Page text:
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Best of Alan Krigman

Gaming Guru

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How does volatility affect your chances of gambling success?

7 November 2011

Casino games are biased toward the bosses. Not because of the odds against winning particular bets, but by the offset between those odds and the payoff for beating them. Except in the occasional cases where the offset is implemented as a fee or commission, players rarely notice the edge when they’re ahead or falsely attribute their poor performance to it when they’re behind.

Use double-zero roulette as an example. The house advantage on most bets in this game is an edge equal to 5.26 percent of the total wager. If $10 is at risk, say $1 on each of 10 spots or $10 on a single number, this comes to 5.26 percent of $10 – or 52.6 cents. The 52.6 cents is essentially invisible for two main reasons. 1) It’s not paid or deducted from winnings directly but buried in the 28-to-10 versus 26-to-10 or the 37-to-1 versus 350-to-10 odds versus payoff offsets for the respective bets. 2) It’s eclipsed by what’s actually exchanged, $10 loss and $26 or $350 gain for the two cases. Also, a 5.26 percent edge accounts for one bet every 19 coups. Few players know how often they expect to win or lose in 19 spins, let alone whether their bankrolls are short the amount this would represent.

Were casino gambling just a matter of letting the house pinch pennies from players’ fanny packs, it wouldn’t be any fun. Profits can be earned despite the edge. And losses can be incurred greatly exceeding what the edge implies. These situations arise because the jumps in fortune that occur whenever a decision is won or lost jumps are usually large relative to the edge – $350 or $10 compared to less than $0.53 when a solid citizen wins or loses a $10 straight-up roulette bet.

These jumps give games and propositions characteristic volatilities. Math mavens measure volatility with “standard deviation,” which can be pictured as the representative bankroll change per coup. Standard deviation is $15.83 for $1 on each of 10 spots and $57.62 for $10 on one spot.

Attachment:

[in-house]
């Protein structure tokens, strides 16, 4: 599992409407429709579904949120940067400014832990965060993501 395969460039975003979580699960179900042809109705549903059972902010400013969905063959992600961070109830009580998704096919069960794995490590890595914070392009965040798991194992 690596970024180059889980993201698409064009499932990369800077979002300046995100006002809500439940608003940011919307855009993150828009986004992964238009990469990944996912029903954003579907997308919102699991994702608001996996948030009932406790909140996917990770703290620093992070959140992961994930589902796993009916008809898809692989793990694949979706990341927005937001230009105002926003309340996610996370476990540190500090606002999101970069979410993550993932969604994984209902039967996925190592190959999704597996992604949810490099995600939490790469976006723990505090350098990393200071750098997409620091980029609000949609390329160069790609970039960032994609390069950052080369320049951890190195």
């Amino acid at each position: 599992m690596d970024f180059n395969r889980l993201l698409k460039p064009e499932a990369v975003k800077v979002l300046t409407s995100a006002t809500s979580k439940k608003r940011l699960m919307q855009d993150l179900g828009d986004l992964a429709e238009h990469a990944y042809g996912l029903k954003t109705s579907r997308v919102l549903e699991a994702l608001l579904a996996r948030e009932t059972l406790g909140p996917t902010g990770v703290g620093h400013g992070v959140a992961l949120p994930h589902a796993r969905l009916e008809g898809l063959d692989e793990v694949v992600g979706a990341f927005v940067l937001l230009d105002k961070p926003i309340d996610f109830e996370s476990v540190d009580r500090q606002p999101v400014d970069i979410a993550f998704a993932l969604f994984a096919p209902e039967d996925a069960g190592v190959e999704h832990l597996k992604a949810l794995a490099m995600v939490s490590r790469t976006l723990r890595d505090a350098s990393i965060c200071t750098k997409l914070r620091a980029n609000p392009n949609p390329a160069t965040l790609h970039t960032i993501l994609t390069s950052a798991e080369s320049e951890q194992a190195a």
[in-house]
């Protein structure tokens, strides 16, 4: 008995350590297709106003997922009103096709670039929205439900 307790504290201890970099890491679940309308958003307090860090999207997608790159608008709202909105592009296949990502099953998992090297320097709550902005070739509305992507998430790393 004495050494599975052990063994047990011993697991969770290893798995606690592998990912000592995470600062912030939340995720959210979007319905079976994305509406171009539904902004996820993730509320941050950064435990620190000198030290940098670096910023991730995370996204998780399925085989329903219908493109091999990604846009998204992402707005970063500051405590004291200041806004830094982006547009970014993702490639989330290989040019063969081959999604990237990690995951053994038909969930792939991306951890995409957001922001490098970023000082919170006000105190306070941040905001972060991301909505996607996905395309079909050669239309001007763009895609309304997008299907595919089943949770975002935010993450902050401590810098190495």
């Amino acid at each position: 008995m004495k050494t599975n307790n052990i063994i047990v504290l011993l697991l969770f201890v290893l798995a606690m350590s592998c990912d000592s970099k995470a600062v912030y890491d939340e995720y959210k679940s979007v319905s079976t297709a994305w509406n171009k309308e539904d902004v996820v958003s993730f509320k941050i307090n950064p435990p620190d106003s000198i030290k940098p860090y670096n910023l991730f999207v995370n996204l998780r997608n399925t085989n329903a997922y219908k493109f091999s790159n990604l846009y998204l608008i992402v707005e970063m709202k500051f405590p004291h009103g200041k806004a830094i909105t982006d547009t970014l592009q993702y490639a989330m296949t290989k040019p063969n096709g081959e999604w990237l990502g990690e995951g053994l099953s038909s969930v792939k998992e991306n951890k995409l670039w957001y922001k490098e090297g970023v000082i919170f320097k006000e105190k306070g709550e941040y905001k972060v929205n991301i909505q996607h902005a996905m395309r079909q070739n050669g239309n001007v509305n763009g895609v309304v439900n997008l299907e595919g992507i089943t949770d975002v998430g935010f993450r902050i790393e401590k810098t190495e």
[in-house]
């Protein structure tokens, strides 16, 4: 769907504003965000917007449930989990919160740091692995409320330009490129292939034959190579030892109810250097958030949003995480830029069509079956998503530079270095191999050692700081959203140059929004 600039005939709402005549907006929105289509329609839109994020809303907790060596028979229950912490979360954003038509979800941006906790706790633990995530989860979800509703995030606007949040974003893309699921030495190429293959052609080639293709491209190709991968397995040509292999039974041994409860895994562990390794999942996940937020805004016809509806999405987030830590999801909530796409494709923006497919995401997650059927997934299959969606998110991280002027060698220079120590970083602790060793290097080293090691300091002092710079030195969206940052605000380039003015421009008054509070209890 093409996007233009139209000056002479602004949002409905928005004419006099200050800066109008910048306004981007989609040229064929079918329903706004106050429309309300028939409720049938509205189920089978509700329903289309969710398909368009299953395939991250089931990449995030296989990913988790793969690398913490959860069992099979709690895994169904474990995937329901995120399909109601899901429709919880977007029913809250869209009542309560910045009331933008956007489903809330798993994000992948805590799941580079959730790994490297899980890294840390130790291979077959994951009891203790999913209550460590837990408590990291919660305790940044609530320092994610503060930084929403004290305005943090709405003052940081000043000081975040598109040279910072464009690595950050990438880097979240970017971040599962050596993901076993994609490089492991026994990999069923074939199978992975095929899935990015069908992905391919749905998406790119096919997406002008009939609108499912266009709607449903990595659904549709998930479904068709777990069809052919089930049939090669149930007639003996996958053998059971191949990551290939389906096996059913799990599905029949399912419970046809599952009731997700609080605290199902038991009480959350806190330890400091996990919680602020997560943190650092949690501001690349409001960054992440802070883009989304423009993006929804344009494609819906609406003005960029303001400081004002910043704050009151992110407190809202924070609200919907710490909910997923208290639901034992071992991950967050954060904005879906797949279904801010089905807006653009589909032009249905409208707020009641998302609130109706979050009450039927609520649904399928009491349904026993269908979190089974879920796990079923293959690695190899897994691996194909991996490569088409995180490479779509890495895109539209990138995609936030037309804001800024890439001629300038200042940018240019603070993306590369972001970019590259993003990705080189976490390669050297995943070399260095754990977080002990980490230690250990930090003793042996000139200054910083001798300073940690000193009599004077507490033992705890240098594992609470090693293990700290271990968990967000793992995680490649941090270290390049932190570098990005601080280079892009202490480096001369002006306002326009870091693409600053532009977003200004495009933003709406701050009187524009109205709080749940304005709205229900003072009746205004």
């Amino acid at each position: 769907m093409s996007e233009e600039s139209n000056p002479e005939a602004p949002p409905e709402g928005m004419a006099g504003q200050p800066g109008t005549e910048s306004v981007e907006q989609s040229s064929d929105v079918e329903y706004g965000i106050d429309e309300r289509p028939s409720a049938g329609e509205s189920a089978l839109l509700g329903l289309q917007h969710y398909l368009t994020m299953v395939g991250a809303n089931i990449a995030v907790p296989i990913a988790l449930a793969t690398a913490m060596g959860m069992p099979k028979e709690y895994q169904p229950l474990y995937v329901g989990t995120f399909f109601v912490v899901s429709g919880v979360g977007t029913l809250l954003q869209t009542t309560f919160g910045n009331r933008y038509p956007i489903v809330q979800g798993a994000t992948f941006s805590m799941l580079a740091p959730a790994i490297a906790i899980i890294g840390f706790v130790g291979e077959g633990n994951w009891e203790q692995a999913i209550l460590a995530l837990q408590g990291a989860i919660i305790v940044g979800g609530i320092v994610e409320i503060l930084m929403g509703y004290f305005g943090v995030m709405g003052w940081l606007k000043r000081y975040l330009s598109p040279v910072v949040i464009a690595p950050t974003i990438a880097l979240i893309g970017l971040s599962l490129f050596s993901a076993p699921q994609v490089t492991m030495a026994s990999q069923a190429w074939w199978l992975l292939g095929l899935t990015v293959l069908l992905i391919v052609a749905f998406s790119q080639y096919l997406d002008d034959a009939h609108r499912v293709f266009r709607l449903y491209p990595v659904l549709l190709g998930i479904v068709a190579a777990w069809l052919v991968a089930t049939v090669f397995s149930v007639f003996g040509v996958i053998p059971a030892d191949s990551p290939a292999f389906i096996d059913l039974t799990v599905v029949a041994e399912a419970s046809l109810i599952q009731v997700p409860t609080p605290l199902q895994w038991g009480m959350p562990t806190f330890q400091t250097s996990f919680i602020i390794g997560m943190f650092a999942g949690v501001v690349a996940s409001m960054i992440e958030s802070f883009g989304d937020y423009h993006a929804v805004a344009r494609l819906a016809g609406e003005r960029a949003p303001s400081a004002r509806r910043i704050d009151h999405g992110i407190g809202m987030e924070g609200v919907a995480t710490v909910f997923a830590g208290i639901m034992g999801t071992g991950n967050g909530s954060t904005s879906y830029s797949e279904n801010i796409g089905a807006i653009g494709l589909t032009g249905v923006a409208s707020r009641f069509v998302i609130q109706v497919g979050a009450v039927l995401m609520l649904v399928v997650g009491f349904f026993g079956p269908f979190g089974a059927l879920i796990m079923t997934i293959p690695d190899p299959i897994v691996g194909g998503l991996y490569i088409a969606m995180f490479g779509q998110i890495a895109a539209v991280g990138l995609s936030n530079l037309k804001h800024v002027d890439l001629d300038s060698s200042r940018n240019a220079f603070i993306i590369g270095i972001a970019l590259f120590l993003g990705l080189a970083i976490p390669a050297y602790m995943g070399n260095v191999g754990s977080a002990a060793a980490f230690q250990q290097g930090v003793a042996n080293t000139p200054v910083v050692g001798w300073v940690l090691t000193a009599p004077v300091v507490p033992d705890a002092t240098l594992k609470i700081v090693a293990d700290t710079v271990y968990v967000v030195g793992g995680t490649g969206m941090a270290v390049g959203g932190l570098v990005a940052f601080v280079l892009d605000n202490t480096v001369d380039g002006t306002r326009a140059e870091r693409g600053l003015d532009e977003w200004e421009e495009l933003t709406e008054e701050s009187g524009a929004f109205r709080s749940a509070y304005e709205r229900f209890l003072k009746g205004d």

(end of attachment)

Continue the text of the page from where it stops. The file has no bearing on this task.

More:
Volatility is bidirectional, such that the big ups and downs are self-cancelling over time. Edge is unidirectional so the impact of its small spin-by-spin disadvantage grows gradually but relentlessly. In the short run, volatility therefore swamps edge and leads to those rewarding or disproportionately expensive sessions. Over the long haul, edge eventually becomes dominant and costs gamblers – as a group – close to what’s predicted by its action on multitudes of wagers.

The two strategies cited for betting $10 per spin at double-zero roulette illustrate situations where players face the same edge but different volatilities. They can accordingly be used to show how low or high volatility can affect the chances of ecstasy or agony during reasonable time frames.

Pretend an individual’s primary motivation is to earn $500 before depleting a $200 stake, regardless of how long it takes. A “risk of ruin” analysis based on edge and standard deviation gives the chances of success as 7.4 percent with $1 on each of ten spots and 26.3 percent with $10 on a single number. For doubling a $200 stake, they’d be 30 and 48 percent, respectively. In either instance with boom-or-bust as the sole criterion, higher volatility has better portents.

Instead, make believe a person’s chief objective is time at the table. Say the player would be satisfied getting in five hours, betting $10 per spin on a $200 stake. This period would amount to about 200 spins. Betting $1 on each of 10 spots, the risk of ruin analysis gives 46 percent chance of being in action – showing a surplus or fighting a deficit under $200 – after this period. With the entire $10 on a single number, the probability is 17 percent. Were the time target trimmed to three hours, roughly 120 spins, the figures would be 64 and 22 percent, respectively. With the survival criterion, lower volatility is more apt to be fruitful.

Of course, enquiring minds want to know the toll edge takes on these strategies. Were the game to have no edge, volatility would become irrelevant with respect to the strict win goal criterion; the chance of earning $500 before losing $200 would be 29 percent, and that of doubling $200 before losing the same amount would be 50 percent. With no edge, though, volatility still affects the chances of survival. The probability of lasting for five hours would be 63 percent betting $1 on each of 10 spots and 19 percent betting $10 straight-up. For three hours, the prospects would improve to 75 and 25 percent, respectively.

More conservative bet-to-bankroll sizing would help, too. If table minima, social pressure, desire for a comp to the all-you-can-eat buffet, or your ego keeps you at $10 per spin, this would mean playing with a bigger stake. All the probabilities examined would increase. But so would your pain, self esteem, and significant other’s criticism if you had more action or came closer to winning an amount you considered worthwhile, but ended up busting out for more than you could really afford. As that moolah-minded muse, Sumner A Ingmark, mumbled:

Losing gamblers often wonder, as they watch themselves go under,
Were the bosses set on plunder, or did they, themselves, just blunder?

Alan Krigman

Alan Krigman was a weekly syndicated newspaper gaming columnist and Editor & Publisher of Winning Ways, a monthly newsletter for casino aficionados. His columns focused on gambling probability and statistics. He passed away in October, 2013.
Alan Krigman
Alan Krigman was a weekly syndicated newspaper gaming columnist and Editor & Publisher of Winning Ways, a monthly newsletter for casino aficionados. His columns focused on gambling probability and statistics. He passed away in October, 2013.